With 6.2 seconds remaining in Oklahoma State’s 65-61 loss at Texas Tech on Saturday night, sophomore guard Marcus Smart shoved Texas Tech fan Jeff Orr after being taunted by Orr. Smart, who wound up close to the stands as a result of his challenging a Texas Tech layup attempt, was assessed a technical foul and removed from the game by head coach Travis Ford.
Smart apologized for his actions during a press conference on Sunday evening, and the Big 12 announced that he will be suspended for the Cowboys’ next three games. The first game Smart will miss is on Tuesday night, when the Cowboys visit No. 15 Texas.
“Mr. Smart’s actions were a clear violation of the Big 12 Conference’s Sportsmanship and Ethical Conduct Policy,” Big 12 Commissioner Bob Bowlsby said in the release. “Such behavior has no place in athletics, and will not be tolerated. I appreciate the efforts of Oklahoma State University athletics director Mike Holder in addressing this matter, and believe this is an appropriate response to an inappropriate action.”
Smart will also miss games against Oklahoma and Baylor, with the first game he can play upon his return being the Cowboys’ home game against Texas Tech on February 22. There’s never a good time for a situation like this, and the fact that Oklahoma State is already down one guard (Stevie Clark, who was dismissed from the program) makes the loss of Smart even bigger.
Without Smart in the fold for the next three games it’s likely that fellow sophomore Phil Forte III moves into the starting lineup. However the next best playmaker for the Cowboys has been Markel Brown, who’s second on the team with an average of 2.6 assists per game. Forte’s averaging just 1.1 assists per game, with much of his work being done off the ball prior to this point.
Any way you slice it, this is a major personnel loss for a team that’s lost four in a row and five of its last six games. And without their best playmaker, Oklahoma State’s in serious danger of going from being ranked in the Top 10 to not even making the NCAA tournament. How well the Cowboys perform in Smart’s absence will determine their fate.
The injury Stephen Zimmerman suffered on Saturday will keep the star UNLV freshman out for at least a week, a source told NBC Sports.
The injury is not thought to be serious, however. Zimmerman may be kept out for longer as a precaution, but that’s a result of the Runnin’ Rebels being in a situation where the rest of their regular season is relatively meaningless.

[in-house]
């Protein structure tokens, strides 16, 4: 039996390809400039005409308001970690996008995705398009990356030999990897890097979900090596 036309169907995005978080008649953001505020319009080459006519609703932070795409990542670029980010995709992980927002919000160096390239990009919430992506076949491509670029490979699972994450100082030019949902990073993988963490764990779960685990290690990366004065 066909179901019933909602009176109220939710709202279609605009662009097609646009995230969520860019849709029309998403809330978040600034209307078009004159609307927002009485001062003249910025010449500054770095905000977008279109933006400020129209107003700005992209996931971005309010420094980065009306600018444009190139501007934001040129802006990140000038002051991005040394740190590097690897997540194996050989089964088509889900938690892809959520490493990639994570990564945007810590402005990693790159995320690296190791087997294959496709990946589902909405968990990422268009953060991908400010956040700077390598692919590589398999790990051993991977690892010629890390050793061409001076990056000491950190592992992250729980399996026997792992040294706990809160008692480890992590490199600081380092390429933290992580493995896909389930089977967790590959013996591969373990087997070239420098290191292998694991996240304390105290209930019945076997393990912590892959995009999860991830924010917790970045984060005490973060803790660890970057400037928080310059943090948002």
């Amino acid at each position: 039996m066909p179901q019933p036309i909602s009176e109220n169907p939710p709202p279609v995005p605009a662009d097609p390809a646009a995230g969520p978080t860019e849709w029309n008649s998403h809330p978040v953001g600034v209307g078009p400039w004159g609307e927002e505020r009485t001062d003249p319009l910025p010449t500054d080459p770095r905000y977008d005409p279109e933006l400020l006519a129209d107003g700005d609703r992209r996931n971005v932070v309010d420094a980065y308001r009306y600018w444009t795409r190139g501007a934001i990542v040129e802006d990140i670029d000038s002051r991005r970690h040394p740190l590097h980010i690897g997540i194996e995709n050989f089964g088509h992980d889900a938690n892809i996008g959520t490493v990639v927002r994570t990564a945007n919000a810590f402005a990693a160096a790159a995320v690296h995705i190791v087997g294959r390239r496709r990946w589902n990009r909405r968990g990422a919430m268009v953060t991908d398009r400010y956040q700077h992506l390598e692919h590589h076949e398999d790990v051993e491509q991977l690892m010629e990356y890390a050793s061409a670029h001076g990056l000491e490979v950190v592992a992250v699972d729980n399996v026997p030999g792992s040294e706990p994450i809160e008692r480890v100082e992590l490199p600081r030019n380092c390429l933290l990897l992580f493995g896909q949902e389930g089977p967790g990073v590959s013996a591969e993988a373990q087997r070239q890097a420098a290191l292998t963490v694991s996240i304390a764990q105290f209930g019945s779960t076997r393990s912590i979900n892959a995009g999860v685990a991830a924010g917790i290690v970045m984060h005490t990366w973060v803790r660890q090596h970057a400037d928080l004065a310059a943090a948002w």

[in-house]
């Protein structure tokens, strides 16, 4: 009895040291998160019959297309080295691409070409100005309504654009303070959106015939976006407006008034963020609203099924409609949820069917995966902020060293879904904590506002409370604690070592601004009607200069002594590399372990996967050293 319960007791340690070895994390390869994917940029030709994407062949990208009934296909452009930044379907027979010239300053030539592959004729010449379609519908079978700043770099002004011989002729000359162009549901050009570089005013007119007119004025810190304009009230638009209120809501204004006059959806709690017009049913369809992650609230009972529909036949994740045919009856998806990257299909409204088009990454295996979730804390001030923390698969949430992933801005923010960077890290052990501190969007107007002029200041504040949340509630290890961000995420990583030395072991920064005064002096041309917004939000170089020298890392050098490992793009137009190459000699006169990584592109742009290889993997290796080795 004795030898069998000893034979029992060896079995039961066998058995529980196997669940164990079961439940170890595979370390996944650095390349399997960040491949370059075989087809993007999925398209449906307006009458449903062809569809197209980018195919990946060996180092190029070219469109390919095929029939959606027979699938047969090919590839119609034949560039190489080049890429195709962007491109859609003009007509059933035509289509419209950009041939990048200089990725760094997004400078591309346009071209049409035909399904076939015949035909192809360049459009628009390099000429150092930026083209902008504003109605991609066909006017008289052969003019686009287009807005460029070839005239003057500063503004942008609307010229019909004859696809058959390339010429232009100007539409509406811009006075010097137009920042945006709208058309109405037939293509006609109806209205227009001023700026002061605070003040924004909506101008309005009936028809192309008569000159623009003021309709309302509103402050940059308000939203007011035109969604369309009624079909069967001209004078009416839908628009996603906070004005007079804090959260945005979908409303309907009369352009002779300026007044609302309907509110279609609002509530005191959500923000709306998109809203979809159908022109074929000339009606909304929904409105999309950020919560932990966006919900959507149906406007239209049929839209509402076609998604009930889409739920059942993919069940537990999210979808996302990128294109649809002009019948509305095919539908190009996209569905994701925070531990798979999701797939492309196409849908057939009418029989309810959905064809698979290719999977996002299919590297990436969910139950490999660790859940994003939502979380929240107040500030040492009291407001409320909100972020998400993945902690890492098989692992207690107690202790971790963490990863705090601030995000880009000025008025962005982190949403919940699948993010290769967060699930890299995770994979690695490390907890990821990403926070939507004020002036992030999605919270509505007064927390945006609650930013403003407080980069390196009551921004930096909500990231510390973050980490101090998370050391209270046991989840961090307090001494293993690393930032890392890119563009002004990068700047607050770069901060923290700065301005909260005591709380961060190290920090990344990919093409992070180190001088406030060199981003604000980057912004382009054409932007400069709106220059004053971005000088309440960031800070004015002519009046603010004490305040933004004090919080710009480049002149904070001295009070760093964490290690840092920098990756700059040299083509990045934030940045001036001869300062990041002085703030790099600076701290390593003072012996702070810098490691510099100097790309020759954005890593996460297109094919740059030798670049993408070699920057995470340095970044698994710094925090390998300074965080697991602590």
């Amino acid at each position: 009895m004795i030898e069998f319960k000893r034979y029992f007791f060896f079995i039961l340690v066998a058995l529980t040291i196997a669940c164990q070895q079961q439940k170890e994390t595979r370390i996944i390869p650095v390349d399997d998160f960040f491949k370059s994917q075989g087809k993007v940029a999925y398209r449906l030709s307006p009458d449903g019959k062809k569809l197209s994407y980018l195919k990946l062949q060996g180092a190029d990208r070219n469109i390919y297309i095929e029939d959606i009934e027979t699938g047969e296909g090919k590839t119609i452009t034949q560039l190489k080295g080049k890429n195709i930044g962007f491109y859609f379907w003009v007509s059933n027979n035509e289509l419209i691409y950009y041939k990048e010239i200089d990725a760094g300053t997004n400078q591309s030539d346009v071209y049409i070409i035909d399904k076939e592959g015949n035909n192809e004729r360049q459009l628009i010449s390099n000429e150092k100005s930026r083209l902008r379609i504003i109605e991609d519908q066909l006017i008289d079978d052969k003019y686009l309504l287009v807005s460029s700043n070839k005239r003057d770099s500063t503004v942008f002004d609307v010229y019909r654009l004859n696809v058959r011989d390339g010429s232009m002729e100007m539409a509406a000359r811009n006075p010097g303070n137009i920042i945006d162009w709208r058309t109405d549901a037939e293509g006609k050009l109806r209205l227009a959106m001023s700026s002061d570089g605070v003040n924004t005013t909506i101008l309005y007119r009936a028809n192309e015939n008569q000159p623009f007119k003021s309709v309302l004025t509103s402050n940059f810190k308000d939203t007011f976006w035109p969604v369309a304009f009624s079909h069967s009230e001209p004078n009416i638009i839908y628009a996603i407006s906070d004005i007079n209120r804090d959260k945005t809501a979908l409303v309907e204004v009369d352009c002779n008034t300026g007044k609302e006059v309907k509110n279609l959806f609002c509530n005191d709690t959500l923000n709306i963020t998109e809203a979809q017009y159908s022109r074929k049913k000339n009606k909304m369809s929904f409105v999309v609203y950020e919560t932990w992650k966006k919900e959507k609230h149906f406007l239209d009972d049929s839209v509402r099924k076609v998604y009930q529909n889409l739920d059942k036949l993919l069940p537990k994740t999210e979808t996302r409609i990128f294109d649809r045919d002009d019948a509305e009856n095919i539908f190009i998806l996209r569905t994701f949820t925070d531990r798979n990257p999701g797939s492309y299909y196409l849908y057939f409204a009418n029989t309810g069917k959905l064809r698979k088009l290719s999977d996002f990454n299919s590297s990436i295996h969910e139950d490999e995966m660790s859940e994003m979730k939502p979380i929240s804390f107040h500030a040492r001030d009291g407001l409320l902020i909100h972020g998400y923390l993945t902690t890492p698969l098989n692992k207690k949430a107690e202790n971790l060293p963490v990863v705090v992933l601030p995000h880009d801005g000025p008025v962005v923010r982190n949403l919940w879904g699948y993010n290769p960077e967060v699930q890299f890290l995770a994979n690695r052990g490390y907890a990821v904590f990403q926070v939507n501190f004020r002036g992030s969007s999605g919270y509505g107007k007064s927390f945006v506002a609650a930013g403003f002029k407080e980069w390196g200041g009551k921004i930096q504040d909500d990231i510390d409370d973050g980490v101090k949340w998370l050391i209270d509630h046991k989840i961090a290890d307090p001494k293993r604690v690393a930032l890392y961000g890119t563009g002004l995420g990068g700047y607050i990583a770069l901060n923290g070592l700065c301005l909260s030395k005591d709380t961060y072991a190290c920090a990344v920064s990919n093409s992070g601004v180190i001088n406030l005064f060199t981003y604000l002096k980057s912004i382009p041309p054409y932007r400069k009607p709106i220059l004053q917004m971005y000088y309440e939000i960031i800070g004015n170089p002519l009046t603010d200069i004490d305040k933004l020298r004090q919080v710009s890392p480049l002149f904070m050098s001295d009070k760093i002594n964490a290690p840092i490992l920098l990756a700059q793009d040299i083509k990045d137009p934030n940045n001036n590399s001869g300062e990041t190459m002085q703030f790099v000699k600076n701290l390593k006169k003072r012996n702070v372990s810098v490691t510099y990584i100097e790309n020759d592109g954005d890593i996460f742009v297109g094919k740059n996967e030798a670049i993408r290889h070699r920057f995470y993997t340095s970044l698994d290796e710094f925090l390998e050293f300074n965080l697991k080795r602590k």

They’re not getting an at-large bid to the NCAA tournament regardless of how they finish out league play. With back-up center Ben Carter out with a torn ACL, it’s more important to make sure that Zimmerman, who is averaging 10.6 points and 9.1 boards this season, is totally healthy for the Mountain West tournament.
That tournament, mind you, will be played at UNLV’s Thomas & Mack Center.
So the Runnin’ Rebels, regardless of how poor they’ve played this season, will always have a chance to land an automatic bid.
Anyway, the more interesting aspect of this story is how Zimmerman injured the knee. It was a completely avoidable play that came after the whistle, but I’m not sure it was what you would call a “dirty play”. You tell me:
With a little more than three minutes left on Monday night, No. 24 Texas held a 57-51 lead on No. 3 Oklahoma in Norman as Jordan Woodard struggled again and Buddy Hield failed to find the rhythm that he had throughout the first three months of the season.
At that point in the game, Hield was 4-for-14 from the floor with 15 points and four turnovers. He had just missed a pair of wide-open threes
“I couldn’t make a shot,” Hield said after the game. But that changed down the stretch. First, Hield finally got a three to drop. On the next possession, he got all the way to the rim and scored. On the following two possessions, he was fouled on a drive to the rim and hit four free throws. And after missing a pull-up jumper, Hield did this:
“I told coach I wanted the ball,” Hield said, “I saw Lammert coming to bite, so I pulled up.”
“It’s all money.”
Hield is already the favorite to win National Player of the Year, and this performance is only going to help his cause further. Think about it like this: Buddy was not good on Monday night, at least according to his (admittedly lofty) standards. But he still finished with 27 points and shook off a cold shooting night just in time to take over down the stretch.
Now think about this: Hield’s head coach has enough confidence in him to hand him the keys in the final minutes despite the fact that he’s struggling and on a team that has two other players that Lon Kruger trusts on game-winning possessions. Think about it. When Oklahoma beat West Virginia at the buzzer, it was Jordan Woodard that the play was drawn up for. When they beat LSU, it was Isaiah Cousins that got the rock on the final possession while Hield was used as a decoy. .
Want to talk about coaching luxuries?
Kruger has three guards that can shoot, penetrate and score, and penetrate and kick, and one of them is the National Player of the Year that doesn’t mind being used as a decoy.